The state of Jharkhand receives around 90-95% of its rainfall from the South-Western monsoon winds from mid-June to September, and the rest 5-10% in the winter months, i.e. November to February. However, the last three decades show a negative trend in terms of the amount of rainfall received. On average, every third year in the last decade has been a drought.
Farmers in the area still use conventional irrigation systems, such as relying on rain through ponds, lakes, manual water pumps, and so on, making their agricultural production highly dependent on the availability of these resources. The amount and distribution of rainfall has a significant impact on the region's largely rain-fed farming system.
Given the erratic rainfall pattern of Jharkhand, and the rain-fed nature of the farming system, agriculture is the primary source of income of the people of the area for just a little over half the year. The rest of the year, they suffer from seasonal unemployment. Dependence of these communities on forest resources leads to more pressure on the environment. Due to deforestation and the demand for more resources (land or forest) to support the growing human population, there have been cases of man-animal conflict in this region. Land use for agriculture has reduced the nutritional value and nitrogen content of the soil over time, resulting in land degradation that could make it less suitable for agriculture.
In addition, Jharkhand's soil is characterised by a high rate of erosion, low water-holding capacity, low agricultural productivity, and undulating topography. Soil acidity is a limiting factor in crop output, especially for legumes, oilseeds, maize, wheat, vegetables, and fruits, among other crops. Acidity is predicted to worsen as a result of surface soil erosion and farmers' usage of excessive nitrogenous fertilisers.
Plantation of trees on the private lands of farmers can offset land degradation, reduce the pressure on forest resources, reduce man-animal conflict, create additional income for the tribal communities, and address the challenges of food security, nutrition, economic opportunities, and ecosystem services.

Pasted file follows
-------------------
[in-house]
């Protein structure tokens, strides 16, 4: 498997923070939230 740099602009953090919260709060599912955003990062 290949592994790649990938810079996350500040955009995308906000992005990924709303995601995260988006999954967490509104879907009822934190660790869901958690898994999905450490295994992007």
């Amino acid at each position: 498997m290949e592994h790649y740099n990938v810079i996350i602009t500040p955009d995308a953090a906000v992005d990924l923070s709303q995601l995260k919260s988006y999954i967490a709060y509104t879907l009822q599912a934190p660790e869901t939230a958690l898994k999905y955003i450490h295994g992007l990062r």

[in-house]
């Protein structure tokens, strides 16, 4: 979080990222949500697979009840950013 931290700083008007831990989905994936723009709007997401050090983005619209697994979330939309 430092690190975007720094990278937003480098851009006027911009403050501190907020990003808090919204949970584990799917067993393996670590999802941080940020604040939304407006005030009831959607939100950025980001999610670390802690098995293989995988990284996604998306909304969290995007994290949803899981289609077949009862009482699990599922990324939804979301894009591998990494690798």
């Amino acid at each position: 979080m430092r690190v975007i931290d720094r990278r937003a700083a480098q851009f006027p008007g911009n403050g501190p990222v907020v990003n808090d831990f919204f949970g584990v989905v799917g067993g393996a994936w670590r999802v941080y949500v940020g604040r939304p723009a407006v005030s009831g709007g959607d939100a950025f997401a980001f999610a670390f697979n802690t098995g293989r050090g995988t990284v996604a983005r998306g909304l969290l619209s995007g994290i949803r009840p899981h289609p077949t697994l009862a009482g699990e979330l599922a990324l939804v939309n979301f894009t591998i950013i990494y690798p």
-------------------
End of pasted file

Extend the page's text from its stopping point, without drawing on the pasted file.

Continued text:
The project is to uplift the farmers and tribal communities by providing sustainable employment opportunities and creating fruits, medicines and other NTFPs as assets in the form of trees. Plantation of trees will address the socio-environmental challenges by reclaiming wasteland and degraded lands into forests. Fruit-bearing species will enhance the living conditions of the locals who are dependent on forest resources. Tree species for fuel wood and other minor forest produce will also ensure their economic sustainability while generating employment for the tribal communities.
Rural livelihoods are bolstered by tree products and services. Fruit, fodder, fuel, fibre, fertiliser, and timber all contribute to food and nutritional security as well as income generating and crop failure insurance. Trees will also aid in erosion management and water retention, nutrient recycling, carbon storage, biodiversity preservation, and cleaner air, as well as assisting communities in coping with harsh weather occurrences.
The project further ensures that farmers don’t rely on only one kind of crop for their incomes. It secures their economic resources, making them less susceptible to vagaries of climate, pests, market prices, and corruption which in turn leads to a better quality of life, reduced suicide, and crime rates in these regions.
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